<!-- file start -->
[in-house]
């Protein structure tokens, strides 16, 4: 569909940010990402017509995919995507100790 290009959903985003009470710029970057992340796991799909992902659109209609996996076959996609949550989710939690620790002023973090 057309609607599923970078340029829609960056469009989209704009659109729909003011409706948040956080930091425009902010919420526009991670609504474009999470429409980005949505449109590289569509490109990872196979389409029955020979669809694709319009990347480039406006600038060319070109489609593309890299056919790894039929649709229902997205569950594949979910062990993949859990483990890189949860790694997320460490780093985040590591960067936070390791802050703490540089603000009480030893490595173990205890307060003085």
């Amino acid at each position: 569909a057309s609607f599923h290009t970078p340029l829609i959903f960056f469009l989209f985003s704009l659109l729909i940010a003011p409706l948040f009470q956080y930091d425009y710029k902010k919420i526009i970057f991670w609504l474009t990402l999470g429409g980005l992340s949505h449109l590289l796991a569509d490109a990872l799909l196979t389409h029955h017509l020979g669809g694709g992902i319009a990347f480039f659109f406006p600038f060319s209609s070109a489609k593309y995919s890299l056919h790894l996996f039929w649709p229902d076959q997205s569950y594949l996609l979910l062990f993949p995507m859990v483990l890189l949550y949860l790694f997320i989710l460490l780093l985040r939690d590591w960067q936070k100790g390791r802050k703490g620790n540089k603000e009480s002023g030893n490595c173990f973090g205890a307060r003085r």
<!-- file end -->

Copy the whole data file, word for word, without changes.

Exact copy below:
[in-house]
């Protein structure tokens, strides 16, 4: 569909940010990402017509995919995507100790 290009959903985003009470710029970057992340796991799909992902659109209609996996076959996609949550989710939690620790002023973090 057309609607599923970078340029829609960056469009989209704009659109729909003011409706948040956080930091425009902010919420526009991670609504474009999470429409980005949505449109590289569509490109990872196979389409029955020979669809694709319009990347480039406006600038060319070109489609593309890299056919790894039929649709229902997205569950594949979910062990993949859990483990890189949860790694997320460490780093985040590591960067936070390791802050703490540089603000009480030893490595173990205890307060003085």
């Amino acid at each position: 569909a057309s609607f599923h290009t970078p340029l829609i959903f960056f469009l989209f985003s704009l659109l729909i940010a003011p409706l948040f009470q956080y930091d425009y710029k902010k919420i526009i970057f991670w609504l474009t990402l999470g429409g980005l992340s949505h449109l590289l796991a569509d490109a990872l799909l196979t389409h029955h017509l020979g669809g694709g992902i319009a990347f480039f659109f406006p600038f060319s209609s070109a489609k593309y995919s890299l056919h790894l996996f039929w649709p229902d076959q997205s569950y594949l996609l979910l062990f993949p995507m859990v483990l890189l949550y949860l790694f997320i989710l460490l780093l985040r939690d590591w960067q936070k100790g390791r802050k703490g620790n540089k603000e009480s002023g030893n490595c173990f973090g205890a307060r003085r």